Background: We found that brief psychodynamic-interpersonal therapy was more helpful than usual care in deliberate self-poisoning patients, and resulted in reduced suicidal ideation and repetition of self-harm in the 6 months post-treatment. Here, we explore which baseline factors predicted outcome following treatment.
Method: Patients presenting to an emergency department with deliberate self-poisoning were randomly assigned to brief psychodynamic-interpersonal therapy (PIT) or usual care. Severity of suicidal ideation 6 months post-treatment was used as the main outcome measure. Sociodemographic features and baseline psychological measures were used as predictor variables. Univariate and regression analyses were used to identify predictors of outcome for the whole group and for those who received psychotherapy.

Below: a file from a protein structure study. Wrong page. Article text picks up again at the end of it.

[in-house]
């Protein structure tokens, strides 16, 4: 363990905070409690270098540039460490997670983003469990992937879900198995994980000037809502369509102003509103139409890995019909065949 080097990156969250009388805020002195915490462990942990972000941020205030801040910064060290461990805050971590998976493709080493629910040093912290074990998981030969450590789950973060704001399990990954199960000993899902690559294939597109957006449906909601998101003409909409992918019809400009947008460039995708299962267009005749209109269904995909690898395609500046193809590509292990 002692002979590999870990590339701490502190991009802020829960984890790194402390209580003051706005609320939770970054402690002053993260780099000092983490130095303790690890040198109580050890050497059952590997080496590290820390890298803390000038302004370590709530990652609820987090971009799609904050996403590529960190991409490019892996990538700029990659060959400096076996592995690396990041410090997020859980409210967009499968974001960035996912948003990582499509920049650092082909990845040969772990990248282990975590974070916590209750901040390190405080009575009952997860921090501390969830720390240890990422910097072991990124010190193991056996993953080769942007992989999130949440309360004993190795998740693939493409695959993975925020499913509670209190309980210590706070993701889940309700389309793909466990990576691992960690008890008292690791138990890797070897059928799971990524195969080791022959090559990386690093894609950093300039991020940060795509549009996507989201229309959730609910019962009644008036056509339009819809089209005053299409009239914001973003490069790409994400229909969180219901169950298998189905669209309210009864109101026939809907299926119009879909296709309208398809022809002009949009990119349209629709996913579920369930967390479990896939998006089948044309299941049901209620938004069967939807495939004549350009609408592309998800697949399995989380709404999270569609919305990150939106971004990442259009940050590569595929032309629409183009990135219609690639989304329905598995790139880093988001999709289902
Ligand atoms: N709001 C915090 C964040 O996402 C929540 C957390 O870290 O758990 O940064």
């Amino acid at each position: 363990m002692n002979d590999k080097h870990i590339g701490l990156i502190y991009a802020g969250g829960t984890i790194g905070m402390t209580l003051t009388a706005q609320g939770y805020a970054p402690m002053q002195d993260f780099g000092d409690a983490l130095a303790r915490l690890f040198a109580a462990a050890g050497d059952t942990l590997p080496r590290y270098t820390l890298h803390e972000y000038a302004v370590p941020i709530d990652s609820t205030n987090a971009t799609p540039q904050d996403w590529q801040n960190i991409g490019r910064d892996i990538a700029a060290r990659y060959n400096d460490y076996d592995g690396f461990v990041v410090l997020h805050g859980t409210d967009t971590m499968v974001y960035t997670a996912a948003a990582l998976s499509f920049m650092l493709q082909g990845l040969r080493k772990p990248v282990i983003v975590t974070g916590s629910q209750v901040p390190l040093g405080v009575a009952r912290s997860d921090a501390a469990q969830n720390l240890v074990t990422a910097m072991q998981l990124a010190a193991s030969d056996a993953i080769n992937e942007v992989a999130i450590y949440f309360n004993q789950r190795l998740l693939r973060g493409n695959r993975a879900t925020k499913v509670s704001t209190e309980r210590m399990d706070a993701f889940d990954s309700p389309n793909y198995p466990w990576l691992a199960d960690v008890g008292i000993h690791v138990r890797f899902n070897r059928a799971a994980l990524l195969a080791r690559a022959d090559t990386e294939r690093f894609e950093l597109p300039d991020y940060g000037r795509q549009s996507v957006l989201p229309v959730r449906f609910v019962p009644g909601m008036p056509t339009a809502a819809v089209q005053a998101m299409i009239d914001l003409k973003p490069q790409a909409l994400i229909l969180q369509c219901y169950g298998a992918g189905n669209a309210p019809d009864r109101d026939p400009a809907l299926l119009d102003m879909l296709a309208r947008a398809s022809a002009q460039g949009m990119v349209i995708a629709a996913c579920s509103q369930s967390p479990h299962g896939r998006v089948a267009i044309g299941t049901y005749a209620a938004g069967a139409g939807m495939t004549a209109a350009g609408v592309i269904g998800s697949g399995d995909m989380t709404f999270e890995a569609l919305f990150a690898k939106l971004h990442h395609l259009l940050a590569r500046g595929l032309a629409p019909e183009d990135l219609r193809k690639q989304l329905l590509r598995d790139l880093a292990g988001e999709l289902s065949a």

Results: Principal predictors for the psychotherapy group were baseline severity of depression and a prior history of self-harm. For the group as a whole predictors were severity of suicidal ideation, anxiety and prior history of self-harm.
Conclusions: Four session PIT for deliberate self-poisoning is effective in reducing suicidal ideation in patients with less severe depression, no prior history of self-harm, and who have not consumed alcohol with the overdose. Extended therapy may be indicated for those with more severe depression.